We are being robbed

There are many things that I absolutely love about living in Utah. Having the opportunity to run in the Wasatch is not lost on me at all. And to top it off, after living here for about a year now (that was fast), I have made some good friends that make Utah a fun place to be.

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Despite loving my home, sometimes it can be hard to live in a state with such blatant disregard for environmental conservation. I feel like I am constantly protesting some legislature and I am always getting emails from the Sierra Club about new problems. It’s depressing.  Even though this has little to do with running, I still think you should know what the Utah (and national) government has in store for this place. Keep in mind, this doesn’t just affect me. Much of the land in Utah is federal and protected by either the National Park Service or the Bureau of Land Management. This land is your land too.

The Fight for Bears Ears and Grand Staircase Escalante National Monuments

National Monuments, much like National Parks, are managed by the Department of the Interior. Often National Parks start out as National Monuments, which generally have more minimal management and staff and less stringent rules about what can be done within the area. While a National Park may not allow grazing or hunting, often times National Monuments do. New National Monuments can be made through the Antiquities Act (started by Theodore Roosevelt) that allows a sitting president to declare federal land a new monument without the approval of congress. Many of our past presidents have done this, including Barack Obama, who declared the controversial Bears Ears National Monument in southeast Utah.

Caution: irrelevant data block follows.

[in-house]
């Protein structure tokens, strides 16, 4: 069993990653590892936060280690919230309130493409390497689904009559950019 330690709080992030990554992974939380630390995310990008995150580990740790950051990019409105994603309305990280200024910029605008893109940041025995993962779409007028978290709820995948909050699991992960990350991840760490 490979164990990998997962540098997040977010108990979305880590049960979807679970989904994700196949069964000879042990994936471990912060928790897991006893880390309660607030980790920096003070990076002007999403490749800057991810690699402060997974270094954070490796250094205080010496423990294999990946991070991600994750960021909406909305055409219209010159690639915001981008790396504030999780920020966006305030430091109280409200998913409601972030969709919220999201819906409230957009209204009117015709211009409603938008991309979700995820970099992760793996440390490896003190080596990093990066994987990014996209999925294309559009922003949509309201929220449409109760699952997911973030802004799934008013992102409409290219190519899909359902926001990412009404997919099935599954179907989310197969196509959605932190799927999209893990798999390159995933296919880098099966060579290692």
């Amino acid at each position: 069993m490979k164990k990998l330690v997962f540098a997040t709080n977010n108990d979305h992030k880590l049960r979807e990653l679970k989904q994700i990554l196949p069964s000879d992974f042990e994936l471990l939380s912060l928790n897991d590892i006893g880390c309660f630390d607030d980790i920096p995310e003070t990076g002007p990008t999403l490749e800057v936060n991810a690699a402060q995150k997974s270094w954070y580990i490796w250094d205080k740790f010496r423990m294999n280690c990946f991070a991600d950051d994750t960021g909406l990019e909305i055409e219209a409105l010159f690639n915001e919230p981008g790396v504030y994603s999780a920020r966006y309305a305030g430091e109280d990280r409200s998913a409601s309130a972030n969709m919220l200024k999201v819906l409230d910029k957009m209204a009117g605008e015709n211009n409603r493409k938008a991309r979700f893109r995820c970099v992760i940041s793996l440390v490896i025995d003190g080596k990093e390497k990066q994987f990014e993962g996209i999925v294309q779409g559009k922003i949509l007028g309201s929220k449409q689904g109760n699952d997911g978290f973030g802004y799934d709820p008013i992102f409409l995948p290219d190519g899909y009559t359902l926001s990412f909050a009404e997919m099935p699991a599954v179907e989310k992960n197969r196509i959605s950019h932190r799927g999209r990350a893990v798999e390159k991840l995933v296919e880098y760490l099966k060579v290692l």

Utah has the Mighty Five National Parks (Zion, Bryce, Capitol Reef, Canyonlands, and Arches) but also seven National Monuments and two National Recreation Areas, all of which are managed by the Department of the Interior. The National Parks alone amount for an estimated $1.7 billion in the state of Utah. We are a state that specializes in outdoor recreation and ecotourism.

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Despite the obvious economic benefit of Utah’s parks, the state and the federal government are fighting to reduce two of our largest National Monuments. On December 4, President Trump rescinded 85% of Bears Ears National Monument and over 50% of Grand Staircase Escalante National Monument in a proclamation that undid years of environmental progress. It is currently being fought in a legal battle between the Federal Government versus Patagonia (the retailer), REI, and the Bears Ears Inter-Tribal Coalition (Hopi, Ute, Ute Mountain Ute, Navajo Nation, and Zuni Tribes). As of last week, leases for drilling became available for land within the previous boundaries of Bears Ears and Grand Staircase.

This fight should be important to us all. The federal government and the state of Utah stole land from every American and have shown no respect or regards for the wants and needs of Native peoples. Even if you have no plans to ever visit these places, this land has been taken time and time again from Natives, despite the many archeological sites within the monuments of ancient pueblans and tribes. When left without management from the Department of the Interior, Bears Ears National Monument is subjected to grave robbing of native sites, and now is open for drilling.